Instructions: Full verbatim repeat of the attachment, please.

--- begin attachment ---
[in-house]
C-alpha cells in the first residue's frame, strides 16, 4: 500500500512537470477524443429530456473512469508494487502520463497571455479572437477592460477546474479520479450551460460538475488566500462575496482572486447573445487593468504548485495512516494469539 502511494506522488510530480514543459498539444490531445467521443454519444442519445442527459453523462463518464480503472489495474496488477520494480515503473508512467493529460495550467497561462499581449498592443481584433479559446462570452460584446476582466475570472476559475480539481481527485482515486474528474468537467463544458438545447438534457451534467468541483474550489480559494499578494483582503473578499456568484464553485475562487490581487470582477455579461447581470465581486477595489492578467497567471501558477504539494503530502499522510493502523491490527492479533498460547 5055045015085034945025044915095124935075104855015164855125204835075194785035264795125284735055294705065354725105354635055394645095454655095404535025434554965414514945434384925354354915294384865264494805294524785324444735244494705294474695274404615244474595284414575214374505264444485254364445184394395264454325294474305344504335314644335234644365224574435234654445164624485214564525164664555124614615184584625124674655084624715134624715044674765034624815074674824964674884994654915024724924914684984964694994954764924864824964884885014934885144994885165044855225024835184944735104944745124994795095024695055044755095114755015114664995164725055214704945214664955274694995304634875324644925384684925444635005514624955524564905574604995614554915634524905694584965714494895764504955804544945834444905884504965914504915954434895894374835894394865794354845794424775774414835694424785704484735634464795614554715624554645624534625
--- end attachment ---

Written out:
[in-house]
C-alpha cells in the first residue's frame, strides 16, 4: 500500500512537470477524443429530456473512469508494487502520463497571455479572437477592460477546474479520479450551460460538475488566500462575496482572486447573445487593468504548485495512516494469539 502511494506522488510530480514543459498539444490531445467521443454519444442519445442527459453523462463518464480503472489495474496488477520494480515503473508512467493529460495550467497561462499581449498592443481584433479559446462570452460584446476582466475570472476559475480539481481527485482515486474528474468537467463544458438545447438534457451534467468541483474550489480559494499578494483582503473578499456568484464553485475562487490581487470582477455579461447581470465581486477595489492578467497567471501558477504539494503530502499522510493502523491490527492479533498460547 5055045015085034945025044915095124935075104855015164855125204835075194785035264795125284735055294705065354725105354635055394645095454655095404535025434554965414514945434384925354354915294384865264494805294524785324444735244494705294474695274404615244474595284414575214374505264444485254364445184394395264454325294474305344504335314644335234644365224574435234654445164624485214564525164664555124614615184584625124674655084624715134624715044674765034624815074674824964674884994654915024724924914684984964694994954764924864824964884885014934885144994885165044855225024835184944735104944745124994795095024695055044755095114755015114664995164725055214704945214664955274694995304634875324644925384684925444635005514624955524564905574604995614554915634524905694584965714494895764504955804544945834444905884504965914504915954434895894374835894394865794354845794424775774414835694424785704484735634464795614554715624554645624534625